If you're reading this, you are almost certainly familiar with the term melonfarmer and its significance. For those of you who aren't, it was used by director Alex Cox to re-dub the expletive motherfucker in the version of Repo Man
he prepared specially for television.
According to Alex Cox himself, this version came about after being called in to fix a very bizarre re-edit that the studio had put together itself. Cox said:
In an effort to
explain the film, someone had gone and shot an insert of the license plate of the Chevy Malibu, and made the Hopi symbol dissolve into the HEAD OF THE DEVIL!. He continued, They'd intercut static shots of this license plate with shots of the car moving,
and it looked completely cheesy, worse than an Ed Wood film.
The much loved variant Cox put together - actually seven minutes longer than the theatrical version - was finally made available for the first time since its original
broadcast on BBC2 as part of Masters Of Cinema's excellent Blu-ray release
in February 2012, but did you ever wonder how the term came about? How do you get from motherfucker to the euphemistic substitution melonfarmer ? Was the term ever used before the TV version of Repo Man?
After the TV version was first broadcast and the phrase came into the popular consciousness, the first thought of some film enthusiasts was that it was taken from or somehow inspired by the 1974 Charles Bronson film Mr. Majestyk . In that
movie, Bronson plays a water melon farmer who is threatened by labour racketeers and gangsters who want to either drive him out of business or kill him. They scare off his labourers and machine gun his melons until stoic diplomacy just won't cut it any
more and he falls back on the plan B Bronson usually employed throughout the seventies...kill everybody. There are lots of melons on show, but at no time in Elmore Leonard's screenplay is the term used as a substitute for the expletive. All
melonfarmers in the picture actually farm melons.
It wasn't until many years later, listening to the soundtrack for the film Performance that I noticed something that may finally explain the origin of the phrase. Donald Cammell and Nicolas Roeg's film was extremely controversial on its
release in 1970 for its sex, nudity, sadomasochistic violence and drug use, but what is not often noted is that the controversy also extended to one of the selections on the soundtrack. The song in question was the spoken word piece Wake Up, Niggers!
by The Last Poets . In the film the track cut short, but if you listen to the full version featured on the soundtrack record - and also on The Last Poets eponymous debut album - the song includes the line, ...up against the wall black
The film and the album date to 1970 making this the earliest use of the phrase suggesting that the term was invented by The Last Poets as a way to allude to the expletive without actually using it. This would make sense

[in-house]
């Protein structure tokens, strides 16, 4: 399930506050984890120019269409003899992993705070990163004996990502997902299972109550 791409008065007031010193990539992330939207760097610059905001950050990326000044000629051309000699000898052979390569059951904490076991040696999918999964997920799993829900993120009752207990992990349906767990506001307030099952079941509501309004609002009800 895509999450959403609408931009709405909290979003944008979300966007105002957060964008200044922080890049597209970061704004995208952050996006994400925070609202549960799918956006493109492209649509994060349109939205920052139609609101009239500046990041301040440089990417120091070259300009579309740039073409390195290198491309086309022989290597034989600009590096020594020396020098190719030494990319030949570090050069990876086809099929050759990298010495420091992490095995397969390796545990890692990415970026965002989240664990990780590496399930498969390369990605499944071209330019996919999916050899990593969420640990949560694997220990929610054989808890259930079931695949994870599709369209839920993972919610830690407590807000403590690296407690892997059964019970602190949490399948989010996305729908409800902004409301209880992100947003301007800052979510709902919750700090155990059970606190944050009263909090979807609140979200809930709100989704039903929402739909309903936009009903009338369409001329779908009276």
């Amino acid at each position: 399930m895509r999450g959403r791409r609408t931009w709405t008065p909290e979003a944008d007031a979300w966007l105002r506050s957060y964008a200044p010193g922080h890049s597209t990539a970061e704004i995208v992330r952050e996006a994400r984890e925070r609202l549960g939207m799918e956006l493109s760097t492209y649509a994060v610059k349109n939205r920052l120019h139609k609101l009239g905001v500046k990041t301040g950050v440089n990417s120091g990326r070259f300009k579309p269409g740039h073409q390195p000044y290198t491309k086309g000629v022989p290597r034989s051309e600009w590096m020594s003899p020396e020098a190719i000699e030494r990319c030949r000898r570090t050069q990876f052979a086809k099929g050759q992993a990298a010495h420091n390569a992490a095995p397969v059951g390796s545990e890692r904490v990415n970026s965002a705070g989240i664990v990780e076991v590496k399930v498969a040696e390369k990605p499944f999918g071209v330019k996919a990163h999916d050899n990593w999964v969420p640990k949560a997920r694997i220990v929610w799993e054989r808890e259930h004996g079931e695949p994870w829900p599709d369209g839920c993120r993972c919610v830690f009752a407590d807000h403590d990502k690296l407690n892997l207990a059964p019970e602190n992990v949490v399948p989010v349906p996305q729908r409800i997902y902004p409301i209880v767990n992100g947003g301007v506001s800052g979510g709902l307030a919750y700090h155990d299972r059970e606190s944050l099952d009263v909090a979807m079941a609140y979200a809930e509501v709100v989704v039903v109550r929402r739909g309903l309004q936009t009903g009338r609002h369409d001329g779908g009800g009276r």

because around the same time, the proto-punk band MC5 ran into trouble when their debut album Kick Out The Jams opened with the shout of Kick Out The Jams, Motherfucker! leading to some controversy and later copies of the record
Thinking that I'd made a connection no one else had noticed, I searched around online for a summary of the lyrics for Wake Up, Niggers! to confirm it. All sources claim that the words for that line are not as I initially
thought ...up against the wall black melonfarmer... , but are actually ...up against the wall black male and farmer... .
So could that be it? Did the famous term actually come into being after Alex Cox misheard a line from The Last
Poets' song, and in doing so accidentally coined a phrase that has persisted to this day as an amusing euphemism...and the inspiration for this very website?
When Alex Cox was asked about the films copious bad language and how he felt about having
to remove it all for the TV version, he said:
By then I'd made Sid & Nancy and I was sick of swearing. It was fun coming up with synonyms for the swear words - 'Melon Farmers' was a particular favourite.
I don't think there is any doubt that Alex Cox invented the phrase - since used by Samuel L. Jackson in the TV version of Die Hard With A Vengeance - but has its ubiquitousness with movie re-dubbing in the years since the TV
version of Repo Man led to a bit of self mythologising on Cox's part? To be honest melonfarmer is the only really inventive substitution in the TV version, far more so than the flip you and variations on that that make up the majority of
the other substitutions. Was The Last Poets' track subconsciously at work and pointing him in the right direction. I guess you'll have to decide for yourself about that.